During the progressive early-mid 20th Century, the genre of Abstract Expressionism became a wildly popular time period in American art history. New York School, as some called the movement, was a way for artists to break traditional and social conventions surrounding the art world, and adopt more emotional expression through abstraction. Among the list of Abstract Expressionist artists was Norman Lewis.
Norman Lewis (1909 – 1979) was an American painter who worked in New York City creating artwork spanning five decades. Influenced by the spirit of the Harlem Renaissance, Lewis began painting in the 1930s and was among the first generation of Abstract Expressionist artists, a movement that began in the 1940s and included such artists as Jackson Pollock and Willem de Kooning. Lewis did not experience the fame many of his contemporaries did; as the sole African American in the group of abstract painters, he lacked support from both White and African American owned art galleries. In recent years though, his work has begun to receive the recognition it deserved. The Pennsylvania Academy of the Fine Arts recently featured a retrospective of Lewis’ work, and summarizes him as “a pivotal figure in American art, a participant in the Harlem art community, an innovator of Abstract Expressionism, and a politically-conscious activist.” Senior Paintings Conservator, Amber Schadbach recently conserved a superb example of Lewis’ work titled, The Players.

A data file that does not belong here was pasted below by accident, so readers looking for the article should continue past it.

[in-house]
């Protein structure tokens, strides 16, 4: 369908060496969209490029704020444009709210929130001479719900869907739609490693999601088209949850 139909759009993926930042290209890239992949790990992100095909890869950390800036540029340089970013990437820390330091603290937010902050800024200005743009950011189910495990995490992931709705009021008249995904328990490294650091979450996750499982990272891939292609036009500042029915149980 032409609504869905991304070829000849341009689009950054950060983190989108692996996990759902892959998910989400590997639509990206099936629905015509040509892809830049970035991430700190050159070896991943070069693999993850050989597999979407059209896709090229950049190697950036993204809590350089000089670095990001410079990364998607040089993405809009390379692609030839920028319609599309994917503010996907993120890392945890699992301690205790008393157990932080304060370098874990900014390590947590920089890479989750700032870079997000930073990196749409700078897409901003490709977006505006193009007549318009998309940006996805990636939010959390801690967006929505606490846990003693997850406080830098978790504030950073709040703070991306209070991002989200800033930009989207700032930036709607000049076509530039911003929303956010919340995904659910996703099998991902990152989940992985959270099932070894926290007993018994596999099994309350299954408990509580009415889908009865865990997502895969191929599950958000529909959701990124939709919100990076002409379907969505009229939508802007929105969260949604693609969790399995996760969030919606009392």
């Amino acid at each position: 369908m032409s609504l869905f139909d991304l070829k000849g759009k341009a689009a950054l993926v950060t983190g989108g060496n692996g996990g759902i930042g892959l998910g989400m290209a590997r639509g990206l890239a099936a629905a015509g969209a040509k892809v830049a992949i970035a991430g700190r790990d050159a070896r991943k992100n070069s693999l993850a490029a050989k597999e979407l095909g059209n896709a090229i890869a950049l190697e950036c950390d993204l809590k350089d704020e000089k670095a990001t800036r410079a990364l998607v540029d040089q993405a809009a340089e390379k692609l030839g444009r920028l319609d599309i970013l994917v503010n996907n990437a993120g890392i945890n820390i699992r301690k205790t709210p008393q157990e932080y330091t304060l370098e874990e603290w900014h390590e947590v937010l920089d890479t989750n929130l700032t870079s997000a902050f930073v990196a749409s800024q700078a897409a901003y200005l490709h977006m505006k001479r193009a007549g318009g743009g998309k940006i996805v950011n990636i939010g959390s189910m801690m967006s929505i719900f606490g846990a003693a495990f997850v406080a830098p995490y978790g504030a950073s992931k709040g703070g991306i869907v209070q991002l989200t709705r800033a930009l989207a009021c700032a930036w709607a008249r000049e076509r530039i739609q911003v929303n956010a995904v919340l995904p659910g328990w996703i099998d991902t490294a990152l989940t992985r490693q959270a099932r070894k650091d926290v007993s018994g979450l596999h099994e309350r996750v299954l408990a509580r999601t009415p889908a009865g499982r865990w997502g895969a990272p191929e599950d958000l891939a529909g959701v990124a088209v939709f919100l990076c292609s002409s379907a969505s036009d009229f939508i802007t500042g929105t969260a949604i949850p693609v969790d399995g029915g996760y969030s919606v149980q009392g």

Upon arrival at The Center The Players was in reasonably stable condition, however there were some causes for concern. Amber observed that the painting was “riddled with extensive networks of fine mechanical cracking that disfigured the surface” which were especially prominent in the corners and along the strainer bars. While the majority of the cracks appeared to be stable, there were some that were at risk for paint loss and others that had already experienced paint loss. The treatment would need to focus on addressing the cracks to both reduce the risk of paint loss, and diminish the visual interference of the cracks when viewing the painting.
In order to secure the paint and prevent any further losses, it would be critical to consolidate the cracks using proper conservation techniques. After surface cleaning the painting of dust and grime, Amber assessed the materials used by Lewis in order to determine the best possible technique to address the cracking. “Being as the painting was sensitive to both water and solvents, the consolidation of the cracks had to be performed from the reverse, which is not frequently done.” Conservation-grade adhesive material was carefully applied to the back of the painting, and with the use of controlled heat and suction techniques, the paint was secured. This method also addressed flattening deformations in the canvas.
Thrilled with the results, Amber noted there was “great success with flattening the cracks and returning the painting to a state in which one could appreciate the vibrant dance of movement intended by the artist.” With treatment complete, The Players is now safe to be put back on display and Norman Lewis’ legacy in the world of Abstract Expressionism can be enjoyed further by the painting’s owners.
Interested in learning more? If you are in the Chicago area, consider visiting Procession: The Art of Norman Lewis when it makes a stop at Chicago Cultural Center from September 17, 2016 - January 8, 2017.
“Norman Lewis” The Art Story
“Norman Lewis” ArtNet
“Procession: The Art of Norman Lewis“ The Pennsylvania Academy of the Fine Arts
“Reappraising the art of Norman Lewis” CBS Sunday Morning